“What Makes Us Human?” Summer Course at CEU

This coming summer I will be contributing to an exciting interdisciplinary, comparative summer course entitled “What Makes Us Human? Philosophical and Religious Perspectives in China and the West” to be held at Central European University in Budapest from July 4 to 15. The course looks at the question of what it is to be human…

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《科技論文英語寫作》新版上市

經過很多年,《科技論文英語寫作》新版終於上市了。 《科技論文英語寫作》原版曾經為1990、2000年代專業科技論文寫作的暢銷教科書與參考書。 新版將原版上、下冊的內容合併成一本書,更方便讀者參考。 希望對兩岸三地的科技研究生與研究人員有幫助。 除了各地書局之外,讀者可以透過全華網路書店 訂書。 本書目錄如下:

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A Daoist Critique of Morality

This paper is a draft of my contribution to Justin Tiwald, ed., Oxford Handbook of Chinese Philosophy, Oxford University Press. The paper attempts to draw out some of the radical implications of remarks on “benevolence and propriety” found in Daoist texts. The full draft is available here. An abstract follows. A Daoist Critique of Morality Chris…

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The People in Chinese Political Thought

The following is the text of a short talk I gave at a public gathering organized by HKU students on the street in Admiralty next to Hong Kong government headquarters on October 1, China’s National Day. Much thanks to Tim Li, who translated into Cantonese for me. The same text is cross-posted on Warp, Weft…

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The Daoist Good Life

This summer I finally completed the revised version of the companion paper to my 2011 article “Emotion and Agency in Zhuangzi.” The new paper is entitled “Wandering the Way: A Eudaimonistic Approach to the Zhuangzi.” The more recently completed paper was actually written first and is cited in the 2011 article and a few other…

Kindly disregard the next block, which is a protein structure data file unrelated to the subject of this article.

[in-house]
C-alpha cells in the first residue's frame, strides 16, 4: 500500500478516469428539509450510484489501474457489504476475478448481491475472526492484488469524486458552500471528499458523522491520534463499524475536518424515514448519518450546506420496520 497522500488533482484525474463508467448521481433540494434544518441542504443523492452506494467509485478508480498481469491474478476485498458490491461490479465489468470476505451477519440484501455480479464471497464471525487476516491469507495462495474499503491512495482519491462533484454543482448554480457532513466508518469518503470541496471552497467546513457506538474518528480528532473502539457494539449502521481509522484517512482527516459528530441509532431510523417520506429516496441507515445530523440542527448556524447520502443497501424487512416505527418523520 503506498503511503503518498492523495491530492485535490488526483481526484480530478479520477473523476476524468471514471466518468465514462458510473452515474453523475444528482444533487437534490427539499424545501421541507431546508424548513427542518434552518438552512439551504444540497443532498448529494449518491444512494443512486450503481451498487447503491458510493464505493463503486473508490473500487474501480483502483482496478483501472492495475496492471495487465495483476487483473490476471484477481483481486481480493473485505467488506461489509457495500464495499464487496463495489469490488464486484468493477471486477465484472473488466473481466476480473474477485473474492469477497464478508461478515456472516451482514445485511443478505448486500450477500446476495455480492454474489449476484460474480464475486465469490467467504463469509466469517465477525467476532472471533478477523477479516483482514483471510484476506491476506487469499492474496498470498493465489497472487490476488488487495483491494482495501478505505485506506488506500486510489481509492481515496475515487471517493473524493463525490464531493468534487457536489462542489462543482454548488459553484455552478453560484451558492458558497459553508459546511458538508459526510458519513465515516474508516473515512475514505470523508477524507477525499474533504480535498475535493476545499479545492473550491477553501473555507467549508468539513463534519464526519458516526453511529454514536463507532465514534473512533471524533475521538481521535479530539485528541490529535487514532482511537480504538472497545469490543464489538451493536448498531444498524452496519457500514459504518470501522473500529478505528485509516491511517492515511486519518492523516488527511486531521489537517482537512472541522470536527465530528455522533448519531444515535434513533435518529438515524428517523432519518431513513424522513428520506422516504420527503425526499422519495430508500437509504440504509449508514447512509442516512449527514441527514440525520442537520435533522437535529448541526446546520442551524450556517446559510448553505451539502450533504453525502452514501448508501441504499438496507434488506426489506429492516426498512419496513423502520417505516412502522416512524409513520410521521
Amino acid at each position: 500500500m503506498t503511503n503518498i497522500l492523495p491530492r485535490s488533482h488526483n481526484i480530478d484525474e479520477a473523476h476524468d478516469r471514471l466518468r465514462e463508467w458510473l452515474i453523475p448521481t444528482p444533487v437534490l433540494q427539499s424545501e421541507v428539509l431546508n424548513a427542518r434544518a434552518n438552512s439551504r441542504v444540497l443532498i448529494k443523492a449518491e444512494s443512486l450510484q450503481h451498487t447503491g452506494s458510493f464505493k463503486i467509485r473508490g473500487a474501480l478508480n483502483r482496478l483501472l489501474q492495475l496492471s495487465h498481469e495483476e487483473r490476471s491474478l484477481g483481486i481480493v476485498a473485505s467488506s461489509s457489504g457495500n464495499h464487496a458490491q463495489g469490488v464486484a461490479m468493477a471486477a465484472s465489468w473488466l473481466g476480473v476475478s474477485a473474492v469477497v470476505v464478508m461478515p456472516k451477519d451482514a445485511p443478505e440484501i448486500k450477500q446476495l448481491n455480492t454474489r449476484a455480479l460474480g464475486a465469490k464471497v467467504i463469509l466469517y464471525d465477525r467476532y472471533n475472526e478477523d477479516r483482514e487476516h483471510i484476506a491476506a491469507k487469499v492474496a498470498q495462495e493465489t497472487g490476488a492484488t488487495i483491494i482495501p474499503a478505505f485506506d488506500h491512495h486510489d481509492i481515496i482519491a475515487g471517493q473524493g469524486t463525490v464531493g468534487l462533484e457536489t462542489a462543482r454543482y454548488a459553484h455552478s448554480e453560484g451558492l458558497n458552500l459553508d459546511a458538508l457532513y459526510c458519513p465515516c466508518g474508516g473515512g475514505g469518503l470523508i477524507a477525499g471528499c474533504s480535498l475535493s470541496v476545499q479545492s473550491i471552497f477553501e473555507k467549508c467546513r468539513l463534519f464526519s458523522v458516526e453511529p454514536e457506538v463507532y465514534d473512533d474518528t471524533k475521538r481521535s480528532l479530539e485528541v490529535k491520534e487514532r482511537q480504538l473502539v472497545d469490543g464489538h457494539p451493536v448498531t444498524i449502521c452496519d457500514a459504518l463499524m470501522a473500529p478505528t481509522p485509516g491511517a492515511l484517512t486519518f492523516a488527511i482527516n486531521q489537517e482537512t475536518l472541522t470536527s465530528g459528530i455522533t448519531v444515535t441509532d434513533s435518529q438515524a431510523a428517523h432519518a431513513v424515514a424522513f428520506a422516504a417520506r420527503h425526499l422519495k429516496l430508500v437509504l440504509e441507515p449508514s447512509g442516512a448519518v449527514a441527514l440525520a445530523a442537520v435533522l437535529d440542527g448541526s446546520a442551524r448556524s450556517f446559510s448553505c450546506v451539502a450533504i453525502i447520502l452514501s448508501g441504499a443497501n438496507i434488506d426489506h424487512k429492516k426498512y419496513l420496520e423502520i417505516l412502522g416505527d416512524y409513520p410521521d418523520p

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“Emptiness” and Daoist “ethical work”

In 2008 I published a preliminary study of conceptions of xu 虛 (emptiness, blankness, insubstantiality) in the Zhuangzi. I’ve recently completed a follow-up study tying the Zhuangzi concept of xu to Foucault’s notion of “ethical work,” the tasks or practices by which agents reshape themselves to become ethical adepts. Along the way I make a…

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Xunzi and Zhuangzi: Two Approaches to Death

A revised version of this essay was published as “Xunzi Versus Zhuangzi: Two Approaches to Death in Classical Chinese Thought,” Frontiers of Philosophy in China 8.3 (2013), 410–427. An updated preprint of the paper (May 2013) is available here. This paper originated as a talk given at a research workshop entitled “Death: Philosophy, Therapy, Medicine on…

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Nature and Value in Chinese and Western Thought

Another interesting conference coming up this spring is the International Conference on Nature and Value in Chinese and Western Philosophies to be held at Rutgers University on April 4–5, 2013. The conference is advertised as the Inaugural Rutgers Workshop on Chinese Philosophy, so let’s hope it turns out to be the first in a series…

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